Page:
India is playing a key role in solving global challenges like climate action and alleviating poverty. With its population of around 1.4 billion, the country has the third highest greenhouse gas emissions in the world, behind China and the US. It has been able to reduce the percentage of its population living in poverty from 55% to around 30%, according to UN figures. However, the growing middle and upper classes still live alongside many millions of people who have to live on the equivalent of less than USD 1.90 per day. The country has been badly affected by the coronavirus pandemic.
India covers most of its high energy requirements with fossil fuels such as coal. The subcontinent accounts for around 7% of the world’s greenhouse gas emissions, and yet around one tenth of its energy demands remain unmet. In cities, private transport – with its high level of pollutant emissions – places additional strain on the environment and climate. In rural areas, about 60% of arable land and 40% of forest areas are degraded, and the droughts and flooding caused by climate change are exacerbating this effect.
India is one of Germany’s “global development partners”. In May 2022, a climate partnership was agreed between India and Germany. Under this partnership, Germany will provide EUR 10 billion in support to India by 2030. On behalf of the German Federal Government, KfW is promoting programmes and projects to help India overcome its challenges in the area of climate action and achieve its development policy goals. In-depth development cooperations have been established in the following areas:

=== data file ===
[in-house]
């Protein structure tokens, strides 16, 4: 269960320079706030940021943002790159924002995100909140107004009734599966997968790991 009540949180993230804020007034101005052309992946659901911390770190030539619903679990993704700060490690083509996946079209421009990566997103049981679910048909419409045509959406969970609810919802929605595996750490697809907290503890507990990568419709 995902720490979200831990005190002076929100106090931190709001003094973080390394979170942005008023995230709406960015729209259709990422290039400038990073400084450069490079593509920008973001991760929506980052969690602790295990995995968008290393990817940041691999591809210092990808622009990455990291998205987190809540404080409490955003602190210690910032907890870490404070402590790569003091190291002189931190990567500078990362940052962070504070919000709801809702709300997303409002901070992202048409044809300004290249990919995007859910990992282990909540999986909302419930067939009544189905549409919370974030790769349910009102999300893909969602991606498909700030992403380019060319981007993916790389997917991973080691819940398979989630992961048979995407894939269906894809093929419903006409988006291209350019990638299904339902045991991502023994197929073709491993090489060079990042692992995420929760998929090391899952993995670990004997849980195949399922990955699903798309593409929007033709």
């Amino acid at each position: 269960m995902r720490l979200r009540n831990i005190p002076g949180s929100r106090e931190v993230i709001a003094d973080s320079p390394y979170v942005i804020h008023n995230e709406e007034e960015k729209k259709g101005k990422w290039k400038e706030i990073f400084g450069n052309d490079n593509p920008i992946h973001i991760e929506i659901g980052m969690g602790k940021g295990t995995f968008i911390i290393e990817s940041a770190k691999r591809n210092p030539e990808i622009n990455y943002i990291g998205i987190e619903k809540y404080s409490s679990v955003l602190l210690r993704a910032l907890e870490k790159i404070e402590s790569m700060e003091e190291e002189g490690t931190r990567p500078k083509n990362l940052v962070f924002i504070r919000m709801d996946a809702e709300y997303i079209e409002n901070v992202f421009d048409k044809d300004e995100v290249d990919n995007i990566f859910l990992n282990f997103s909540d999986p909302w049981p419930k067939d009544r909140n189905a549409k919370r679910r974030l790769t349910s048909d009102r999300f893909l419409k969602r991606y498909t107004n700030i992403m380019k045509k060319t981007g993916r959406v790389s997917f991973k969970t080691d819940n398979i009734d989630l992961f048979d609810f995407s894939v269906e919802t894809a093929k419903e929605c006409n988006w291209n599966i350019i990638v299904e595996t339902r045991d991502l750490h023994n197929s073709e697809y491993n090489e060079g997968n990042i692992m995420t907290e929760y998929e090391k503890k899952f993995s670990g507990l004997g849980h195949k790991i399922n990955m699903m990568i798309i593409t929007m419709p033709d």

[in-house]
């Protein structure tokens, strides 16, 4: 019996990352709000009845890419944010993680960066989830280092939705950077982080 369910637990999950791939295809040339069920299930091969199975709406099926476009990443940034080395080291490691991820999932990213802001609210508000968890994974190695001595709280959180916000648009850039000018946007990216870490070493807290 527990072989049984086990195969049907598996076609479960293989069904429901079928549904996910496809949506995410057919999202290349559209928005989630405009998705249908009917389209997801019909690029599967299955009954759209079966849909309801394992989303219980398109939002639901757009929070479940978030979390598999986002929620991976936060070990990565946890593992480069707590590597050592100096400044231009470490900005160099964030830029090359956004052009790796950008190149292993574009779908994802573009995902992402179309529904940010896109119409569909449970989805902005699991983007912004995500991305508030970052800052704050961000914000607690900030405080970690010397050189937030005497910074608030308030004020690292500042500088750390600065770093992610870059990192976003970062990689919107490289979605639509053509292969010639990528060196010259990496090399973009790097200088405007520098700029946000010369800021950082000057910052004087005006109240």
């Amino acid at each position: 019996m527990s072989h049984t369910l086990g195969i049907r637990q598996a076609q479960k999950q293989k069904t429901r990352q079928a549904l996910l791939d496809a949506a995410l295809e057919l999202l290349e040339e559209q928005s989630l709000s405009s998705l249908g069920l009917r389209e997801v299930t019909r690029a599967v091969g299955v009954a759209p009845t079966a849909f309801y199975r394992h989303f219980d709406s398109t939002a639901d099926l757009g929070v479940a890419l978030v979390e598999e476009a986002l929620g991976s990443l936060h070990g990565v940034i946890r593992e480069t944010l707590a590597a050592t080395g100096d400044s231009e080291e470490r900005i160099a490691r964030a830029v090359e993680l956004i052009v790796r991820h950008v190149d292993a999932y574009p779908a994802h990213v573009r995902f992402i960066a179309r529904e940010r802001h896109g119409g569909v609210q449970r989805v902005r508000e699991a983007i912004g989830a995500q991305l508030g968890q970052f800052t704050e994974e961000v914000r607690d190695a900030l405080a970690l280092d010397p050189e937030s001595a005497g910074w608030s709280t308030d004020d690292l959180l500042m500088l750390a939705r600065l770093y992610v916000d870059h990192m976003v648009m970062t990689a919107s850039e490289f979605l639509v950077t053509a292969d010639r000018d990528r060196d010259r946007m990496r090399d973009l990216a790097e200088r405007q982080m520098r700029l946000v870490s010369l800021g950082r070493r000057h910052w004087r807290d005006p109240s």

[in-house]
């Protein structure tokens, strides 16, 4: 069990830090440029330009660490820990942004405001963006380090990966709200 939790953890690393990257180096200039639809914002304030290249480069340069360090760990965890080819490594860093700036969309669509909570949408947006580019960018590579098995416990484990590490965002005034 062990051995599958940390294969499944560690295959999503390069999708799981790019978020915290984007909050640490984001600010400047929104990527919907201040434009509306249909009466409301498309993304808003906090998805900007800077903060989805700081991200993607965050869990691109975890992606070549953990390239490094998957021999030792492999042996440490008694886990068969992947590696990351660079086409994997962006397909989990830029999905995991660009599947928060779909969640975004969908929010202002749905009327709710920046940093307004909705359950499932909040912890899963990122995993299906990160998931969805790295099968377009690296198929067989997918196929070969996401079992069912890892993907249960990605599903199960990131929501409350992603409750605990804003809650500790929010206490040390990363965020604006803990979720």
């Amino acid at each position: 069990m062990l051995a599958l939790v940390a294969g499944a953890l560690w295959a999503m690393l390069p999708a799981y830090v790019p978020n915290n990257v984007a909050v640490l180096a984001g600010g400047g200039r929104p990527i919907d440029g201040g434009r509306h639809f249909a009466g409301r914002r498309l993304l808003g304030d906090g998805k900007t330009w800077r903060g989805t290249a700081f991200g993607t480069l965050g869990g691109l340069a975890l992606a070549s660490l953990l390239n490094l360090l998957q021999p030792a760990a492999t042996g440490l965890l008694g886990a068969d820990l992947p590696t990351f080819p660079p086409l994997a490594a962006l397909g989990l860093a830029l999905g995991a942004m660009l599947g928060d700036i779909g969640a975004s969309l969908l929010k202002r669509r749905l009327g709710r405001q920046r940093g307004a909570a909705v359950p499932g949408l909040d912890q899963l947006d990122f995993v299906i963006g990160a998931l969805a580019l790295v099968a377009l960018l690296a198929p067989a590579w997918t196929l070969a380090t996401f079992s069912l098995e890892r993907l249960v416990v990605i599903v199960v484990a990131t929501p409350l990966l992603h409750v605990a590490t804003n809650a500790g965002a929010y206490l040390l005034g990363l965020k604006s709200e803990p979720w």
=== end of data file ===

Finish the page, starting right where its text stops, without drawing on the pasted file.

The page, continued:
KfW is helping India to close its energy gap, while at the same time creating environmentally and climate-friendly growth. The country is increasingly investing in renewable energy sources, with more and more electricity to be produced from biomass, solar and wind energy. Through KfW, Germany is promoting the construction of solar farms, the installation of solar panels on roofs of companies and private households, and the expansion of hydropower. At the same time, over one billion euros is being provided to support “green energy corridors”, which connect solar, wind and hydropower plants to the Indian electricity grid.
As the percentage of the Indian population living in urban centres is expected to rise to 50% by 2050, the development of climate-resilient infrastructure in cities is an important factor for India. Green urban mobility is also being promoted. This includes expanding metro and underground lines in Mumbai and other cities, improving bus transport, switching to electric buses and creating better links between the various transport systems.
Particularly in rural areas, KfW is helping India to reduce the risks associated with climate change and to safeguard people’s income streams. Climate-resilient, environmentally friendly and agroecological farming methods are being promoted to facilitate this, along with sustainable forestry.